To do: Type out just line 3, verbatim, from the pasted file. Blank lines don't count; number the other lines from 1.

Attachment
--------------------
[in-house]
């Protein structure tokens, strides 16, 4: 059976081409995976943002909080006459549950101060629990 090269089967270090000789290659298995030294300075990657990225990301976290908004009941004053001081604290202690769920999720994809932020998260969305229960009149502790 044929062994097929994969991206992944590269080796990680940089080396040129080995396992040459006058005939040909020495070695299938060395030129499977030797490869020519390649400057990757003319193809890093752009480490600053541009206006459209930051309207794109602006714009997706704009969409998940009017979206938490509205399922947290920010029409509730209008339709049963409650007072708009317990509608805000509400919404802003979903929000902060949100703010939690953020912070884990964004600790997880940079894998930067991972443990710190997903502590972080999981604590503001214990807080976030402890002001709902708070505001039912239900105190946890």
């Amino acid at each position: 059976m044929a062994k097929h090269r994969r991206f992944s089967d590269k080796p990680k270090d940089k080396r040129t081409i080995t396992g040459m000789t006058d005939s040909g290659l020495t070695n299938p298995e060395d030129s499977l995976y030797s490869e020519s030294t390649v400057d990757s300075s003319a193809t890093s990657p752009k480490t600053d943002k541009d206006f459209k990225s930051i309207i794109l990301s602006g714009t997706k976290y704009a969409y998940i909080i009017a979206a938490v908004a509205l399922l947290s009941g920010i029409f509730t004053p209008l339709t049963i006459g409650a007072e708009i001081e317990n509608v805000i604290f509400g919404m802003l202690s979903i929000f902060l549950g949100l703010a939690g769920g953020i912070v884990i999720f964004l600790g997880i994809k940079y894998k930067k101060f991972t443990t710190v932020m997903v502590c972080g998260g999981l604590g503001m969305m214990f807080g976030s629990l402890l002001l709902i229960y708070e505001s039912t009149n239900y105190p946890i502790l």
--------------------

């Amino acid at each position: 059976m044929a062994k097929h090269r994969r991206f992944s089967d590269k080796p990680k270090d940089k080396r040129t081409i080995t396992g040459m000789t006058d005939s040909g290659l020495t070695n299938p298995e060395d030129s499977l995976y030797s490869e020519s030294t390649v400057d990757s300075s003319a193809t890093s990657p752009k480490t600053d943002k541009d206006f459209k990225s930051i309207i794109l990301s602006g714009t997706k976290y704009a969409y998940i909080i009017a979206a938490v908004a509205l399922l947290s009941g920010i029409f509730t004053p209008l339709t049963i006459g409650a007072e708009i001081e317990n509608v805000i604290f509400g919404m802003l202690s979903i929000f902060l549950g949100l703010a939690g769920g953020i912070v884990i999720f964004l600790g997880i994809k940079y894998k930067k101060f991972t443990t710190v932020m997903v502590c972080g998260g999981l604590g503001m969305m214990f807080g976030s629990l402890l002001l709902i229960y708070e505001s039912t009149n239900y105190p946890i502790l």